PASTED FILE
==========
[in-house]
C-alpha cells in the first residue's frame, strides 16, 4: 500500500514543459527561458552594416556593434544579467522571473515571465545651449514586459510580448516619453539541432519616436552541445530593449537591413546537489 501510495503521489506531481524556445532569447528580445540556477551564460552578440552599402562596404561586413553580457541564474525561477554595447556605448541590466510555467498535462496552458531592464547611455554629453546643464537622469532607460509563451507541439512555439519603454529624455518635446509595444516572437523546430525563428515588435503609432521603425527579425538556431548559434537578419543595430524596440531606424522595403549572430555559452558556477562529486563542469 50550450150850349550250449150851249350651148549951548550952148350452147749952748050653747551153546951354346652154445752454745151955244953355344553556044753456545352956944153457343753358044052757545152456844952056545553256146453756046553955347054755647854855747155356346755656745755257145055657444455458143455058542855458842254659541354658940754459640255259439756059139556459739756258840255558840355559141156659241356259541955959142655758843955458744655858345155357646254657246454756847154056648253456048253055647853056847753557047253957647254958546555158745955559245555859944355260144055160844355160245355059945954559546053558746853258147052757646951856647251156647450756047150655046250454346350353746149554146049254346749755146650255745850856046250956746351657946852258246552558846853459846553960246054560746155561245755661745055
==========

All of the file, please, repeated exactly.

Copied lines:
[in-house]
C-alpha cells in the first residue's frame, strides 16, 4: 500500500514543459527561458552594416556593434544579467522571473515571465545651449514586459510580448516619453539541432519616436552541445530593449537591413546537489 501510495503521489506531481524556445532569447528580445540556477551564460552578440552599402562596404561586413553580457541564474525561477554595447556605448541590466510555467498535462496552458531592464547611455554629453546643464537622469532607460509563451507541439512555439519603454529624455518635446509595444516572437523546430525563428515588435503609432521603425527579425538556431548559434537578419543595430524596440531606424522595403549572430555559452558556477562529486563542469 50550450150850349550250449150851249350651148549951548550952148350452147749952748050653747551153546951354346652154445752454745151955244953355344553556044753456545352956944153457343753358044052757545152456844952056545553256146453756046553955347054755647854855747155356346755656745755257145055657444455458143455058542855458842254659541354658940754459640255259439756059139556459739756258840255558840355559141156659241356259541955959142655758843955458744655858345155357646254657246454756847154056648253456048253055647853056847753557047253957647254958546555158745955559245555859944355260144055160844355160245355059945954559546053558746853258147052757646951856647251156647450756047150655046250454346350353746149554146049254346749755146650255745850856046250956746351657946852258246552558846853459846553960246054560746155561245755661745055